Words || Ella Scott
Isolation has been an interesting time in my life. As one does in times of extreme boredom, I spent the first few weeks over-drinking, over-eating, and watching influencers try to convince me that exercise is fun. Every Sunday I would vow that tomorrow I’d start my fitness ‘journey,’ and then every Monday afternoon I would slip up by accidentally having a wine with my lunch. It has truly become a way of life.
About three weeks in, productivity finally kicked in. I cleaned my car, regrettably cut my own fringe and for the first time, in a very long time, I attempted to sort out my ‘messy shelf.’
Do not kid yourself, we all have one.
They usually consist of tacky childhood memorabilia, stacks of old birthday cards and old out of date sweets. There’s always a few surprises in there too.
Whilst rummaging through the piles of unwanted things, as they fell and made new piles like an endless wasteland, I came across an old diary. It was labelled ‘super-secret’ and I immediately knew exactly what it was.
In 2013, my best friend and I had decided we were going to start writing dairies. We would meet up with our coloured markers and patterned papers and write about the struggles of being 13-year-old girls. We decorated them with stickers and coloured prints, spending hours upon hours making them look perfect.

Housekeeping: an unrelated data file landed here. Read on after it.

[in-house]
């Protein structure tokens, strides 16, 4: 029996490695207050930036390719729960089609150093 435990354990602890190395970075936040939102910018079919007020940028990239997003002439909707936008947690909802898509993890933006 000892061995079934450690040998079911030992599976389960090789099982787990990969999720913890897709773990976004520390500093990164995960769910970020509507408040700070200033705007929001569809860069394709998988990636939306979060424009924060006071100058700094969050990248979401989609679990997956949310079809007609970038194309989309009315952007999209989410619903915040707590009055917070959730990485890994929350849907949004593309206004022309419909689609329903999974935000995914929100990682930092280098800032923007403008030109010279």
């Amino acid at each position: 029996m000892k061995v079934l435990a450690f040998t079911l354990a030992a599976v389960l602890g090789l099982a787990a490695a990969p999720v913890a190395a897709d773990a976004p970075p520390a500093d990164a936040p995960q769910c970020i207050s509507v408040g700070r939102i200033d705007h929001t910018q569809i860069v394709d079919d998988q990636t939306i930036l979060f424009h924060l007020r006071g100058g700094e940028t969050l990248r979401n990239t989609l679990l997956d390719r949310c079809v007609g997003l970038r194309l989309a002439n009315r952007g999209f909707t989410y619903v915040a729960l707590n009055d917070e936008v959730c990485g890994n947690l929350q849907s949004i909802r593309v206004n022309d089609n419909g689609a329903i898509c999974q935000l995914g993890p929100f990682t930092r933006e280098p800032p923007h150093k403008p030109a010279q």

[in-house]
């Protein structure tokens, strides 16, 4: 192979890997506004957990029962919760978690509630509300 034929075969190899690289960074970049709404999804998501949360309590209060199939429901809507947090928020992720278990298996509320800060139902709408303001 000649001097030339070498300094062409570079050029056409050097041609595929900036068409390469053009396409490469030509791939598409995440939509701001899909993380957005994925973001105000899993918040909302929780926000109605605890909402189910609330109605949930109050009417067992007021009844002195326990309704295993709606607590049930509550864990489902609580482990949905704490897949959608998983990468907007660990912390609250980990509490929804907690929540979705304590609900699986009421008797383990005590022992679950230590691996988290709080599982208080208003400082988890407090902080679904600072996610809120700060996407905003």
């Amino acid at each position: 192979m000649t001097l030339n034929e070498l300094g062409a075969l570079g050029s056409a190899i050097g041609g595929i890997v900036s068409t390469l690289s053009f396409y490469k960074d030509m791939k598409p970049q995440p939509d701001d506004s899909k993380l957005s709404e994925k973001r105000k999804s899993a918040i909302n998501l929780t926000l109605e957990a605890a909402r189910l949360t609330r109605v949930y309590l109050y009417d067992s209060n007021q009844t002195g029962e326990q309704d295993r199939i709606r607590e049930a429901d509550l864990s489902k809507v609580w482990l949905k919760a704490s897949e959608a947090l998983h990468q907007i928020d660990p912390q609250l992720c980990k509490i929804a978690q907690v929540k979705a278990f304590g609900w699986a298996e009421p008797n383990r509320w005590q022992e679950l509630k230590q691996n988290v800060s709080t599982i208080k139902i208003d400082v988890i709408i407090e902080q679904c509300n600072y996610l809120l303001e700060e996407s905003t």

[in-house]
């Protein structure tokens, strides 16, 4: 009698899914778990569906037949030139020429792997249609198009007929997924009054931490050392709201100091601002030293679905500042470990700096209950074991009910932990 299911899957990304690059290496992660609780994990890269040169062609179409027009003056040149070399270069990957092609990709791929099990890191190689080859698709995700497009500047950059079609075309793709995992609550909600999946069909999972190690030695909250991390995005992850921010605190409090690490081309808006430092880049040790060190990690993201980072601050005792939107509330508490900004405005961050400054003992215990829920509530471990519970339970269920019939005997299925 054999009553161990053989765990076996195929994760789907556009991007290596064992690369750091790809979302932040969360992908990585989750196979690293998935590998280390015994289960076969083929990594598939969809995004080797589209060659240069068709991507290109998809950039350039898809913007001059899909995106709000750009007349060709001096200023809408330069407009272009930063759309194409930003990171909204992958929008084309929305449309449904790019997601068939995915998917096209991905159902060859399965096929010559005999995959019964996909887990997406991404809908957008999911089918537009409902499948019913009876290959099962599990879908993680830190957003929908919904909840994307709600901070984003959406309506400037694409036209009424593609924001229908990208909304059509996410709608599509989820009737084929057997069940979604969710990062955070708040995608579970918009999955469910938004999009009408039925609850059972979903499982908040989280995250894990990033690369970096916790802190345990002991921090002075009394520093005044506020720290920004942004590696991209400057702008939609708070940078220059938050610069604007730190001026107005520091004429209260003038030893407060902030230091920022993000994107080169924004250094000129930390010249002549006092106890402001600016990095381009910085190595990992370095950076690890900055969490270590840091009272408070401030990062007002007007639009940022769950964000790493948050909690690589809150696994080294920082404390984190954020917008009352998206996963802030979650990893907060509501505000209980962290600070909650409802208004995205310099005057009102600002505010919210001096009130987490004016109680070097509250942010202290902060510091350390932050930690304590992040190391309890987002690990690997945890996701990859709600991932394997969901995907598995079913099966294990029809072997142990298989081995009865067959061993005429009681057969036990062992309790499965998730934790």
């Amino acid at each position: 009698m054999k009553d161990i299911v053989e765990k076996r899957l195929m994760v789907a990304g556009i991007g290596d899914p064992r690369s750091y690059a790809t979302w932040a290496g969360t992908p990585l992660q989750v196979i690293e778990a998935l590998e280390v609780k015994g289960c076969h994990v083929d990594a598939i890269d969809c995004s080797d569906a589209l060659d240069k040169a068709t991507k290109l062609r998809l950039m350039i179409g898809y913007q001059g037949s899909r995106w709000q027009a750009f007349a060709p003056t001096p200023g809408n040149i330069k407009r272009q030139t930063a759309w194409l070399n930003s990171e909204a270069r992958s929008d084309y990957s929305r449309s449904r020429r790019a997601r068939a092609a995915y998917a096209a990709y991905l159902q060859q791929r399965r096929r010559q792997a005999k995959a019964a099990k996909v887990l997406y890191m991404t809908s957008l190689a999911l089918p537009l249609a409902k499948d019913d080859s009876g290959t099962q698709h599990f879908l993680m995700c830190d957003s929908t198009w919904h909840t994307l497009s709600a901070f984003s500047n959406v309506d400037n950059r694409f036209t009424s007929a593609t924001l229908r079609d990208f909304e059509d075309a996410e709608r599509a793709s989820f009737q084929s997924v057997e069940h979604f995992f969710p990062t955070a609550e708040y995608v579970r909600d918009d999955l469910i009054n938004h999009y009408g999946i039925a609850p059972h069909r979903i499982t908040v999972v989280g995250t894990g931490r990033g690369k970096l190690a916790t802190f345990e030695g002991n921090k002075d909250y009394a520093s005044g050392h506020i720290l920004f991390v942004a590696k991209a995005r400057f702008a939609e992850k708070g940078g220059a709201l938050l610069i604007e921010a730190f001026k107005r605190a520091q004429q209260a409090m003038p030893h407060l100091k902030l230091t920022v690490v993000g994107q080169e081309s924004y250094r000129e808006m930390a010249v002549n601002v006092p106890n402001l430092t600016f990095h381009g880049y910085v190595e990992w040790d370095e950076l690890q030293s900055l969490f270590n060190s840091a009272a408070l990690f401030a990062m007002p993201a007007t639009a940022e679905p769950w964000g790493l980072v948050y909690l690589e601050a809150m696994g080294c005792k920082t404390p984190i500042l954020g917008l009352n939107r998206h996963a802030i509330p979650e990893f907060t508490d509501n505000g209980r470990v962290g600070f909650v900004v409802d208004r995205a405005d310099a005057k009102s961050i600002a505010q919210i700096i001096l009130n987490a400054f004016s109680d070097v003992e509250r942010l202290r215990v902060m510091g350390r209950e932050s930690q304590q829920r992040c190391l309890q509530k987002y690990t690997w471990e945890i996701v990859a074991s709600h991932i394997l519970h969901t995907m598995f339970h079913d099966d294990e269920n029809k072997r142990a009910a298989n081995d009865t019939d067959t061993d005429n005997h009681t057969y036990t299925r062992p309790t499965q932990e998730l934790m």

I spent the whole day reading through pages of love letters, post first date ramblings and stories about hilarious situations that I had forgotten. Almost like its own chapter, there is a section dedicated to one boy. My on-again-off-again first love. The Ross to my Rachel, if you please. Over the course of three years, we probably dated about ten times. The longest we dated at a time was at most ten days. The pages dedicated to him are filled with love hearts, attached to bubbles describing the things that I ‘loved’ about him – “he’s funny and so easy to talk to … < 3.”
Towards the end of the chapter, I came across his name once again, only this time it is circled by a red bulging love heart with a giant cross through the middle. Our love story had come to a dramatic end. I had gotten so deeply invested in it, that I felt a sudden sense of loss. I could feel 13-year-old Ella’s heart ache through the repetitive sad faces that covered the entirety of the following page.
On the other side I found this note:
When reading this letter, I must admit it brought an instant smile to my face. I don’t know if it was humility, or perhaps joy from reminiscing over old yet familiar feelings. Whilst for the most part, the letter is overly dramatic and out right cheesy, I must admit, young Ella was pretty frickin’ wise. She had elements to her advice that are still important to live by, and that I can relate to now, it being seven years later and my being still single. So I decided to write a response to my letter, reworking my sage advice:
The one thing I regret to inform my younger self is that yes, you are still bad with money. Frankly, you can barely afford dinner at this point. (But you can’t deny the girl had great goals.)
As I put the diary back into the messy cupboard, which was indeed still messy, I had an overwhelming feeling of fondness for this pile of crap in front of me.
That’s the thing about messy cupboards. They may be filled with useless stuff that have absolutely no meaning to you, but every now and then you find something that will make you laugh, or smile, or remember things that you may have otherwise forgotten. I guess, sometimes it’s kind of nice to have a little bit of mess in your life.
P.S. Rihanna still rocks